Valvectomy Versus Replacement for the Surgical Treatment of Tricuspid Endocarditis

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Abstract

Background: Optimal surgical treatment of infective tricuspid endocarditis is debatable, especially in the setting of inherent social and pathologic concerns. This study compared tricuspid valve repair, replacement, and excision for the treatment of infective endocarditis Methods: A single-center cardiac surgery database was queried to identify patients aged older than 18 years who underwent tricuspid valve operations for infective endocarditis between 2012 and 2016. Patients were divided into three groups by the type of tricuspid valve operation: valvectomy, repair, or replacement. Patients were evaluated to identify differences between preoperative factors and outcomes, including death, length of stay, and complications. Results: During the study period, 63 patients underwent surgical treatment of infective tricuspid valve endocarditis. Demographic and baseline characteristics were comparable across all groups, except that the valve repair group was older compared with valvectomy and replacement (46 vs 29 and 31 years, respectively; p = 0.007), with more hypertension, elevated creatinine, and a lower incidence of diffuse, bilateral pulmonary emboli. Staphylococcus species were the most common organisms. The incidence of death, bleeding requiring reoperation, major stroke, prolonged ventilator time, intensive care unit stay, and overall hospital length of stay were similar in all groups. Of patients undergoing initial valvectomy, 36% were available for follow-up at 1 year, highlighting the challenges associated with the intravenous drug abuse cohort. Patients who underwent tricuspid valvectomy in the group available for follow-up had significantly lower unplanned readmission rates at 1 year. Conclusions: Tricuspid valve endocarditis patients who undergo tricuspid valve excision, repair, and replacement have similar 30-day operative mortality, as defined by The Society of Thoracic Surgeons. Excision patients have significantly lower unplanned readmission rates at 1 year. Tricuspid valvectomy is an acceptable initial treatment in this high-risk group as part of a surgical strategy to identify patients who are candidates for eventual valve replacement. Further study of long-term outcomes and survival is warranted.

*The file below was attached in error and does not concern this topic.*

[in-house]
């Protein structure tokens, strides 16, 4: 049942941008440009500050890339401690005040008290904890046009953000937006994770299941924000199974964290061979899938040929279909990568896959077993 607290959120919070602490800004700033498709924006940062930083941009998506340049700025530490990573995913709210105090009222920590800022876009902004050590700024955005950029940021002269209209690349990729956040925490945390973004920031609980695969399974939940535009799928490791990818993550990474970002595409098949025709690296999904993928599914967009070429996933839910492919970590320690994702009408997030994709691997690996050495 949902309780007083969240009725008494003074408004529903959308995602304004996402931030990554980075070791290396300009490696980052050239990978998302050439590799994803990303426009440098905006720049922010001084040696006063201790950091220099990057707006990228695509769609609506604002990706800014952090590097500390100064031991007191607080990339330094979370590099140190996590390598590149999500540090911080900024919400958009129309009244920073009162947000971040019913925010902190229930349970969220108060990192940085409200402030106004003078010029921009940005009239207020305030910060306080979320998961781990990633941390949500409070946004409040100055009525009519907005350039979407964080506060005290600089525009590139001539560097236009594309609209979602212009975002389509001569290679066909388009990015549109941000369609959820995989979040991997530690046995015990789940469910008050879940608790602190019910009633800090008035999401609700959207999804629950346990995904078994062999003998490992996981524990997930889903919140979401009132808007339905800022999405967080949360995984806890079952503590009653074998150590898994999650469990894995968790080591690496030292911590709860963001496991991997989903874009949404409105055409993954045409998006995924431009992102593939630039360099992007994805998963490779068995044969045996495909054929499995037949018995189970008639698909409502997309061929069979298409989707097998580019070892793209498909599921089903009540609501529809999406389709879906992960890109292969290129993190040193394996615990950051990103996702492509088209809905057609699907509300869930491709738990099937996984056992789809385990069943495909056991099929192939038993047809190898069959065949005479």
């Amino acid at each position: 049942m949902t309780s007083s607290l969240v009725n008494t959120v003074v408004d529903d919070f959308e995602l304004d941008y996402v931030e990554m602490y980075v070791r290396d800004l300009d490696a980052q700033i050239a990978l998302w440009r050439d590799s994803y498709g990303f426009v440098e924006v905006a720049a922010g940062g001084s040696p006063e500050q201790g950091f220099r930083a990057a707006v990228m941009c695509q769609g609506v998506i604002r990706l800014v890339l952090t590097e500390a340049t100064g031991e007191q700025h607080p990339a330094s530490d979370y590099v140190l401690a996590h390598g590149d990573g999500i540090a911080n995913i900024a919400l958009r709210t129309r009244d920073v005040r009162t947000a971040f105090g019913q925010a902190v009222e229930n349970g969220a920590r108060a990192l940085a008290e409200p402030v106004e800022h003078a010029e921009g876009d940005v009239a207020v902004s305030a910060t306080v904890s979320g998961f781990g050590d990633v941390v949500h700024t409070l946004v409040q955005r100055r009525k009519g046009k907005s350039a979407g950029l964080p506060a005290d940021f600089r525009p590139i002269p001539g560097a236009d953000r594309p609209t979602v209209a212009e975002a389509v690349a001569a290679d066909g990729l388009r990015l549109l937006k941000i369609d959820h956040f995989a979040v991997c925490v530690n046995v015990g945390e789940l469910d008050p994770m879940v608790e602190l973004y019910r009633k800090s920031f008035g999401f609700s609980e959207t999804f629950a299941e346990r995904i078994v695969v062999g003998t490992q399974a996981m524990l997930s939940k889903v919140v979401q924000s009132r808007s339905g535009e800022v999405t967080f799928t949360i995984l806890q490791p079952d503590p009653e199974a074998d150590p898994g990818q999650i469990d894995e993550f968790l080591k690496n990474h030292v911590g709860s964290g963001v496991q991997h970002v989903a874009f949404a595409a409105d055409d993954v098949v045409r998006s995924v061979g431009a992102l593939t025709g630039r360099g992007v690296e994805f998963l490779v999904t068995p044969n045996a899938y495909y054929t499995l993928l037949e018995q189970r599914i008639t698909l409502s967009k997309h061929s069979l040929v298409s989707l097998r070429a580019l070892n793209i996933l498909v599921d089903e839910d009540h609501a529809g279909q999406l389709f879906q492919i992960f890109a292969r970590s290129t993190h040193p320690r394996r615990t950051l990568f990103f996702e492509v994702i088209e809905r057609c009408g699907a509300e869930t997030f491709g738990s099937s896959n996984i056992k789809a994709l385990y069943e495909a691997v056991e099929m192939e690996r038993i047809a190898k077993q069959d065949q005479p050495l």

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Protos, A. N., Trivedi, J. R., Whited, W. M., Rogers, M. P., Owolabi, U., Grubb, K. J., … Slaughter, M. S. (2018). Valvectomy Versus Replacement for the Surgical Treatment of Tricuspid Endocarditis. Annals of Thoracic Surgery, 106(3), 664–669. https://doi.org/10.1016/j.athoracsur.2018.04.051

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